Child Car Seat Information

Arizona law requires that children in vehicles must be properly restrained. Title 28 of Arizona Revised Statutes covers Transportation laws. See below regarding statutes that apply to child restraints.

ARS 28-907 (A)
Except as provided in subsection H of this section, a person shall not operate a motor vehicle on the highways in this state when transporting a child who is under five years of age unless that child is properly secured in a child restraint system.

ARS 28-907 (B)
The operator of a motor vehicle that is designed for carrying ten or fewer passengers, shall require each passenger who is at least five years of age, who is under eight years of age, and who is not more than four feet nine inches tall, to be restrained in a child restraint system.

ARS 28-907 (D)
A person who violates this section is subject to a civil penalty of fifty dollars, except that a civil penalty shall not be imposed if the person makes a sufficient showing that the motor vehicle has been subsequently equipped with a child restraint system that meets the standards adopted pursuant to this section.

ARS 28-907 (H)
The following situations are exempt from this law:

  • A person who operates a motor vehicle that was originally manufactured without passenger restraint devices (prior to 1972).
  • recreational vehicles defined in section 41-4001
  • public transportation
  • buses
  • school buses
  • A person who transports more than one child under eight years of age in a motor vehicle that, because of the restricted size of the passenger area, does not provide sufficient area for the required number of child restraint systems, if both of the following conditions are met: (a) At least one child is restrained or seated as required by this section; (b) The person has secured as many of the other children in child restraint systems pursuant to this section as is reasonable given the restricted size of the passenger area and the number of passengers being transported in the motor vehicle.

Infant Seats


(Birth to age 1 , designed for children from 7 - 20 pounds)
Infants should be in a reclined infant car seat, or convertible seat, in the infant position to protect the delicate neck and head. All straps should be pulled snugly. The car seat must face the rear of the car and should never be used in a front seat where there is an air bag. The infant must face the rear so that in the event of a crash, swerve, or sudden stop, the infant's back and shoulders can better absorb the impact. Household infant carriers and cloth carriers are not designed to protect an infant in a car and should never be used.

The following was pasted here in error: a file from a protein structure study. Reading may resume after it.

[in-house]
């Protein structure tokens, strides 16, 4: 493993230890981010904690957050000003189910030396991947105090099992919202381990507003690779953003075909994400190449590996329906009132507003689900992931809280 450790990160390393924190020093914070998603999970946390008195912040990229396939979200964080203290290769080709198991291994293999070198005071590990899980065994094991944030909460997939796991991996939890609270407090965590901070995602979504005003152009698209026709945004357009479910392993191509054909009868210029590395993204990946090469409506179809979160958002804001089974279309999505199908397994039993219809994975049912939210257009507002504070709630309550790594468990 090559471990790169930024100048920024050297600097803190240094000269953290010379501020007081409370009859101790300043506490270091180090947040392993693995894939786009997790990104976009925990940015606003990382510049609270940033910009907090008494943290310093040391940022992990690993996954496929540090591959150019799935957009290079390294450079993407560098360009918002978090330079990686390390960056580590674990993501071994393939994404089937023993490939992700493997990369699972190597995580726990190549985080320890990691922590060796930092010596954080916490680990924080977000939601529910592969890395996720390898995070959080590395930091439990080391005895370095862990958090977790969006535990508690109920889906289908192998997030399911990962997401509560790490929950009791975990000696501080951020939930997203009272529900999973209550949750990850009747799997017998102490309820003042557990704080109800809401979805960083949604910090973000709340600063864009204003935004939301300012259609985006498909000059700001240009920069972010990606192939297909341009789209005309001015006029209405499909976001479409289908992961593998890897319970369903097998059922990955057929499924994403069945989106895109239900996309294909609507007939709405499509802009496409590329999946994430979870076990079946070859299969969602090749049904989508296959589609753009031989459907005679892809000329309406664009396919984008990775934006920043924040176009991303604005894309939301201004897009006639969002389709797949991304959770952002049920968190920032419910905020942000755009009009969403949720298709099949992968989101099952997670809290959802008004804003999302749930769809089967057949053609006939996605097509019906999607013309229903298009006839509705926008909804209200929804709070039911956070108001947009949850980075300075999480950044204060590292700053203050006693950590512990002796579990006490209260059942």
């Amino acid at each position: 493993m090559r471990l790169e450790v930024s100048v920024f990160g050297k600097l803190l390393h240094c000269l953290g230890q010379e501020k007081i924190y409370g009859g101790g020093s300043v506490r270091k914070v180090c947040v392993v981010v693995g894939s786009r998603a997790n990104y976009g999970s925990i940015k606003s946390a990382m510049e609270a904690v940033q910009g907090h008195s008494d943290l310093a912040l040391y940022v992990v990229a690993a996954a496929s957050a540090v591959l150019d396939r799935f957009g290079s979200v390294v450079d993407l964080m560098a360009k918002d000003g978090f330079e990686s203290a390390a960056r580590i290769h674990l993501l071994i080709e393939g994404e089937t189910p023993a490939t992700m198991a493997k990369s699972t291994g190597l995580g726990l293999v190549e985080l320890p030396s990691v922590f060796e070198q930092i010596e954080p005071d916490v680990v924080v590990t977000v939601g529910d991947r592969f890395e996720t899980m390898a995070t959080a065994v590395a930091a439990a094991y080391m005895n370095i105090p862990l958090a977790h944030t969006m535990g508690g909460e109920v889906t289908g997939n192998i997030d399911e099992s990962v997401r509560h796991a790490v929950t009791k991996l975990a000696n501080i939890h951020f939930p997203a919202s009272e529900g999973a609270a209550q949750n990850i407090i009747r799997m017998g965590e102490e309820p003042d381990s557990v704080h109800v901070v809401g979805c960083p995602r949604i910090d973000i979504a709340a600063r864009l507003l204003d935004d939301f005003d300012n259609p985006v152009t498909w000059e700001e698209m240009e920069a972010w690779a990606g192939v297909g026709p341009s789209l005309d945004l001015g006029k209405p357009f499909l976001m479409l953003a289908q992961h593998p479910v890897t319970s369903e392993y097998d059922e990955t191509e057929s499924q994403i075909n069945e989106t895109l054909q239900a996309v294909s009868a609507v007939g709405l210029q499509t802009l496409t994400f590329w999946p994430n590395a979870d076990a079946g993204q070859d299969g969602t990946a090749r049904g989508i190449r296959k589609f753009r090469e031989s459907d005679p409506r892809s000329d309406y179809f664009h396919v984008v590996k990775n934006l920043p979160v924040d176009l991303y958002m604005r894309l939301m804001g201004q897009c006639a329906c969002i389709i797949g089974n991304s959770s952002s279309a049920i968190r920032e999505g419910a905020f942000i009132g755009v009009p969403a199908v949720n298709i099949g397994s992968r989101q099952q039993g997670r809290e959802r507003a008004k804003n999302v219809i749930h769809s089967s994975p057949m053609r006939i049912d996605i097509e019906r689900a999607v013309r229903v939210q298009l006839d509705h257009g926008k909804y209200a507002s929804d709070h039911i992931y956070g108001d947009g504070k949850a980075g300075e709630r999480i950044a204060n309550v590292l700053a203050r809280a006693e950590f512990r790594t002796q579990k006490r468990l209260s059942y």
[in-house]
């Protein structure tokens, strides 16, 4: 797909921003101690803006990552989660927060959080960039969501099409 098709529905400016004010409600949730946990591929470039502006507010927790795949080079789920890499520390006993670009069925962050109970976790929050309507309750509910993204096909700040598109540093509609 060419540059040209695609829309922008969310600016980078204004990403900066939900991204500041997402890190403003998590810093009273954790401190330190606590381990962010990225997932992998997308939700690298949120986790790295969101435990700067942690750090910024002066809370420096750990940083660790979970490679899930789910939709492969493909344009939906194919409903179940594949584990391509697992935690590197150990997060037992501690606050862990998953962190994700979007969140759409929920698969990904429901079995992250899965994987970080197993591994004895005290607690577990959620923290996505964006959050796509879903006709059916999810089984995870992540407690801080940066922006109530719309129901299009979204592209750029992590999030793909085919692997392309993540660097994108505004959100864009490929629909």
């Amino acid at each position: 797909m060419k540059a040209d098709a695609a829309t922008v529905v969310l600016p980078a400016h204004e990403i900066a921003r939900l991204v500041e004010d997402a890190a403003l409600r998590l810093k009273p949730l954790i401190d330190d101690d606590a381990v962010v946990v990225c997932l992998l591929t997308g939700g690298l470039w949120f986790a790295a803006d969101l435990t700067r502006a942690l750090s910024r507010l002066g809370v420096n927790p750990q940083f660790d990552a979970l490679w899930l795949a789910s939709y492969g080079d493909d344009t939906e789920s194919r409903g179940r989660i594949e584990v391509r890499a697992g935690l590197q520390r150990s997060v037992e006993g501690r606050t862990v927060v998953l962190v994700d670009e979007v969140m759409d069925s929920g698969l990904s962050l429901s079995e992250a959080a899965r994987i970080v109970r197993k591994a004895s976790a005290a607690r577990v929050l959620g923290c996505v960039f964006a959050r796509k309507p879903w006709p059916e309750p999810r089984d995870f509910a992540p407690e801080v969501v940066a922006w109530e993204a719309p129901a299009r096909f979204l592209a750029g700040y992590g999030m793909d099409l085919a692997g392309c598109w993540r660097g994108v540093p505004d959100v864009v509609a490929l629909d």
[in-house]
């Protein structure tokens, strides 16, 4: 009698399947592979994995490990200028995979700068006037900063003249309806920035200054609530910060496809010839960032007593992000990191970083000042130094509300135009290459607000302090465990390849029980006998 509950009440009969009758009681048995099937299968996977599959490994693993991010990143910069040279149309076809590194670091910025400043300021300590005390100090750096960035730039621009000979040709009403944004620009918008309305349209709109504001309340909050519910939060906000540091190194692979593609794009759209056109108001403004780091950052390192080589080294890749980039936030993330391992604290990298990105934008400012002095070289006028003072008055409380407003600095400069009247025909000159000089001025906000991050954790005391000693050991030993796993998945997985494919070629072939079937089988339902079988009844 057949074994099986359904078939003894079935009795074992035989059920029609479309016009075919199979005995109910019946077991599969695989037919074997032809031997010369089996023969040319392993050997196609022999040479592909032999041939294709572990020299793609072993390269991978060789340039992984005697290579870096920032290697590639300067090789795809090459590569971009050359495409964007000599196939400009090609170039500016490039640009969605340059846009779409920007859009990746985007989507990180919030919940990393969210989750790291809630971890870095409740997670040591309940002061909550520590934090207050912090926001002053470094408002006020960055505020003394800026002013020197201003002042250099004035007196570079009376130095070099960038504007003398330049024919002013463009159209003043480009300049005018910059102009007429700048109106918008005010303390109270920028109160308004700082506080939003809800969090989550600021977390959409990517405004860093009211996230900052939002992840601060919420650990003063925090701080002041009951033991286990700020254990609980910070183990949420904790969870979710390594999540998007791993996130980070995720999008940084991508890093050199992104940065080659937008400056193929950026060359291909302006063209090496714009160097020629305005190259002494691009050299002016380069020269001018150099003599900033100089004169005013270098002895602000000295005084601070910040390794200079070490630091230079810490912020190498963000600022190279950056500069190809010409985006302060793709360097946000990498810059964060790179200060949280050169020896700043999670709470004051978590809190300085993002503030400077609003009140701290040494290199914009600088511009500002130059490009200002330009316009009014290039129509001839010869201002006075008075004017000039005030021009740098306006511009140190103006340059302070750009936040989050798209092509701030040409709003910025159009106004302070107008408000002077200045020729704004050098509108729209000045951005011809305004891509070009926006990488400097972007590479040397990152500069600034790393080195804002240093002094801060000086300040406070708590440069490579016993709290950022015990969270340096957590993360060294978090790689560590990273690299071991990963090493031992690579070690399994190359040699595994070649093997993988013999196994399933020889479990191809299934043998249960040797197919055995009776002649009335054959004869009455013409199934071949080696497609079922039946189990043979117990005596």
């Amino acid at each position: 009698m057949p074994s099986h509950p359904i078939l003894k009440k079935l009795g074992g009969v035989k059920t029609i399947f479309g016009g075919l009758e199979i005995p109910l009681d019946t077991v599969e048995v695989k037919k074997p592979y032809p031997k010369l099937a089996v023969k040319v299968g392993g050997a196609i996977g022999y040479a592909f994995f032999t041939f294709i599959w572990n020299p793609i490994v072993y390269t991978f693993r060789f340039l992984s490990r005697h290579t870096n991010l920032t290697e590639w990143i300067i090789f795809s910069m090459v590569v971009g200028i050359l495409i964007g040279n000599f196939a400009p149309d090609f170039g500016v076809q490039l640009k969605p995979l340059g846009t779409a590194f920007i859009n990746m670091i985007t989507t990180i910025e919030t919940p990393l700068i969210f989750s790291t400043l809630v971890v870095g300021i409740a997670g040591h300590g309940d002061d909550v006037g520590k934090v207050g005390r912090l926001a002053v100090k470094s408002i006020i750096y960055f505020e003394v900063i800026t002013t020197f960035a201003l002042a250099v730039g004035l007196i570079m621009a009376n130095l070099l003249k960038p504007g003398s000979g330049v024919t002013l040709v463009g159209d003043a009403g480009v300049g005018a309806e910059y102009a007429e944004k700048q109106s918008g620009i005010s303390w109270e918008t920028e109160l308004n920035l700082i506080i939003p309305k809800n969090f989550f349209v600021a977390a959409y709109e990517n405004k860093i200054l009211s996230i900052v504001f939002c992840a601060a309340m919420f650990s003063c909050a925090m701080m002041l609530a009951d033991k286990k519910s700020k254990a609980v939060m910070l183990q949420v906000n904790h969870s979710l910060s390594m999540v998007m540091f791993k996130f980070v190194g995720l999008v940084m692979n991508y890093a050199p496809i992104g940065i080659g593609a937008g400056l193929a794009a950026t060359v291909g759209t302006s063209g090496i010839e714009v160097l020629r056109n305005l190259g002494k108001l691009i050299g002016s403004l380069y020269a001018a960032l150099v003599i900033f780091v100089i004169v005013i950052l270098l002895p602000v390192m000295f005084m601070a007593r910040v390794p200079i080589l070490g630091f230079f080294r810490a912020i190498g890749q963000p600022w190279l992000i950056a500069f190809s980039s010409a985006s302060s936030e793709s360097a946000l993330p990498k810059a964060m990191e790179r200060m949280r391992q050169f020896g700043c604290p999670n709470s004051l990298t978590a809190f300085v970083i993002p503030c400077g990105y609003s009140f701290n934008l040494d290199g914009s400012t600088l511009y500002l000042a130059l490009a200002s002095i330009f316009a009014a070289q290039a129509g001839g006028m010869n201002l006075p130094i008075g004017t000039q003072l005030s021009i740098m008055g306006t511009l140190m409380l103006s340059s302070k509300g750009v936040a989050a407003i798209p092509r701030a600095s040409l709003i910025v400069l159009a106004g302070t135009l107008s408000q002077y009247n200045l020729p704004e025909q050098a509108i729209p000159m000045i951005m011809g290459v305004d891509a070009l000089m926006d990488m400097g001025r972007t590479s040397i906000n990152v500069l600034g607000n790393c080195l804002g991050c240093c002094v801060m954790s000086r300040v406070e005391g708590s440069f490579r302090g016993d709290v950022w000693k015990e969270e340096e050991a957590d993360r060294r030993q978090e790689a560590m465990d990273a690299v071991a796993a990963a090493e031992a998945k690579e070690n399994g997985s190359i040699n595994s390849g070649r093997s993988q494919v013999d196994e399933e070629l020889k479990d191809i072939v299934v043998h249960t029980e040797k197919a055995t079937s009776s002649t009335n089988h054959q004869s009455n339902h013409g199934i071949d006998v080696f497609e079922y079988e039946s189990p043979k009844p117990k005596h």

Convertible Seats


(7 - 40 Pounds)

The convertible car seat is placed in a reclined rear-facing position. After children reach at least 1 year and 20 pounds, the convertible seat can be turned forward and placed in the upright position in the back seat of the vehicle.

Booster Seats


(40 - 60 Pounds)
When a child reaches about 40 pounds they will outgrow the convertible seat. Either a belt positioning (backless) or high-back booster seat can be used with a lap/shoulder belt in the back seat of the vehicle.

Buckle Up, Baby Campaign


If you see a vehicle transporting a child under the age of 8 who is not properly restrained, you are encouraged to call the "Buckle Up, Baby" hotline: 1-800-505-BABY. When calling, leave the following information:

  1. Vehicle license number and state
  2. Where the vehicle was seen
  3. Where the child was sitting in the vehicle
The purpose of the program is not to punish, but rather to inform. When the Police Department receives this information from you, they will send a packet of information to the owner of the vehicle. The materials describe the hazards of transporting unrestrained children under the age of 8, and encourages the owner to purchase a child restraint system. No one else is notified, and the car owner doesn't get in any trouble and is not fined. It is hoped that they will use the information to obtain the proper equipment for the vehicle and the child.

Training Sessions


Arizona participates in the program Children Are Priceless Passengers whereby for a small fee you can attend a training session on child seat safety. The C.A.P.P. Program offers child safety seat classes at locations around the Valley. Classes are instructed by NHTSA certified technicians. If you have received a citation for not having your child properly restrained, you may have some, or all of the violation, removed after attending the class. Sessions are available in English and Spanish. Visit Children Are Priceless Passengers to find a training location near you.